How do you pronounce FeliCa?
Sony themselves seem to pronounce it like "Fell-ick-ah" in videos - although that I'm sure that others pronounce it like "Fel-eek-ah" (similar to the Toyota Celica).
The article does not have cryptanalysis info on this system. The fact it is externally powered is probably a weakness, because a maliciously modified reader could be manipulated to provide non-uniform power supply, probably instabilizing the card's chip and force it to produce somehow biased output.
I believe it is esentially impossible to make a secure payment card, because the algorithm + implementation combination will always have a hole somewhere. Nothing can be perfect in ths world and hackers will attack any weakness. 22.214.171.124 (talk) 09:24, 13 June 2008 (UTC)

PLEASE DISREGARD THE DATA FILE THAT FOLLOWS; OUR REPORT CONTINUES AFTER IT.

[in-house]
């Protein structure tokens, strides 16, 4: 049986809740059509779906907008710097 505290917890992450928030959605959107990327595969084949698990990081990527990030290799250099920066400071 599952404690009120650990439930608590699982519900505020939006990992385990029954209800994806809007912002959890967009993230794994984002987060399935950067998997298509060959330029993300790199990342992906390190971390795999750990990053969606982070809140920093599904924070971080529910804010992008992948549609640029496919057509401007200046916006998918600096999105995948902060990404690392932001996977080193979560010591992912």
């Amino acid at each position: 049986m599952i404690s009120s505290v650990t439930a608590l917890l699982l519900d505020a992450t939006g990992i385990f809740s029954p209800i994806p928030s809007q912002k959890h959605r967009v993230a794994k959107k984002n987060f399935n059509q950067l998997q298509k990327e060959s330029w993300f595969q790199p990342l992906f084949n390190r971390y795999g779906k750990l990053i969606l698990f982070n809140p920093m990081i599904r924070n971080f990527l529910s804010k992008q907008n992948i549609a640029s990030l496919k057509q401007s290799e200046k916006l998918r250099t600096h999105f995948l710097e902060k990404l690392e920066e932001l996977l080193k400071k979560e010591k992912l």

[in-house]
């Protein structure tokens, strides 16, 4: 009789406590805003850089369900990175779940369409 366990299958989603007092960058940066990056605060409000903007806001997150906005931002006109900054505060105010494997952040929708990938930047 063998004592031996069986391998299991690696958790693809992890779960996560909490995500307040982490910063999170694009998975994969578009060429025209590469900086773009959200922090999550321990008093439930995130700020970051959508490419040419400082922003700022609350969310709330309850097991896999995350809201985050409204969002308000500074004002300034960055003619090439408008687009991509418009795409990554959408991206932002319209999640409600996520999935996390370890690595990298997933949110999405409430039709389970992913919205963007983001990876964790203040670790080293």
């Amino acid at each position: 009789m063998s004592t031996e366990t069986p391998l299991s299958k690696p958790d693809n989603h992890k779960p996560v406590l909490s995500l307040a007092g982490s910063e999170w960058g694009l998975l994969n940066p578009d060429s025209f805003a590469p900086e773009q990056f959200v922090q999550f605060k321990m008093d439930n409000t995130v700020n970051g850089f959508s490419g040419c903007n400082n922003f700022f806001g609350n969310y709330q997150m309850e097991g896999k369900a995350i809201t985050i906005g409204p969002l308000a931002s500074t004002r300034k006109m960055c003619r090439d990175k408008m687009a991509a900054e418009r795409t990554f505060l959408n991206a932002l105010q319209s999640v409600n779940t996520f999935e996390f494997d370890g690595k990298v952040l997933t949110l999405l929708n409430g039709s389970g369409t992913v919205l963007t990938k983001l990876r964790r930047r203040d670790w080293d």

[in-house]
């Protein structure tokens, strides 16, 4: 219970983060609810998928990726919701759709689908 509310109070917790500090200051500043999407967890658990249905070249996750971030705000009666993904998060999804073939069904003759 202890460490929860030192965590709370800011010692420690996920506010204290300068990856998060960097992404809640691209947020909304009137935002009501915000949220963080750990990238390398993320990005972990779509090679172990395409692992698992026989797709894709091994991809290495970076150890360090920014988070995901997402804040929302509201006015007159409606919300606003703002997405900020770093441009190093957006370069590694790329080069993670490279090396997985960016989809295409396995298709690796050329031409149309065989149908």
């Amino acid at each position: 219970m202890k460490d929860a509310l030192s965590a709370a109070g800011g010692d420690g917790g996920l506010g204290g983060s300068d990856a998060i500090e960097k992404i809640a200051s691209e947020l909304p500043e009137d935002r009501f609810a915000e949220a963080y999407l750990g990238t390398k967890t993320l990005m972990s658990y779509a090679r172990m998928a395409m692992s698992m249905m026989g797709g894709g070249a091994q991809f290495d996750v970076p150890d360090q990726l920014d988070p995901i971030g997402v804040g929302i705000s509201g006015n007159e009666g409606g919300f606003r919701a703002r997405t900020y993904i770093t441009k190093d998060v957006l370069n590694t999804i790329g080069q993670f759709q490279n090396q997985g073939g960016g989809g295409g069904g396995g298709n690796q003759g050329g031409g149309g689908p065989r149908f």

- What you are implying is completely wrong. Smart cards are not inherently unsafe, even with external power supply. In fact, newer smartcard models are especially designed to prevent a mulititude of sidechannel attacks, most of which would take an enormous amount of resources to do anyway (and involve physically opening the card, which in most cases destroys the cryptographic keys stored on the card because of countermeasures). Direct (software) attacks on the encryption are not likely to succeed either, as the old cards use Triple-DES (http://www.sony.net/Products/felica/business/products/RC-S860.html), and the new cards AES. See http://people.cs.uchicago.edu/~dinoj/smartcard/security.html for a list of some countermeasures usually built into smart cards. BTW, I am not the author of the page, I just wanted to correct your incorrect panicking about security on smart cards. 126.96.36.199 (talk) 16:37, 14 March 2013 (UTC)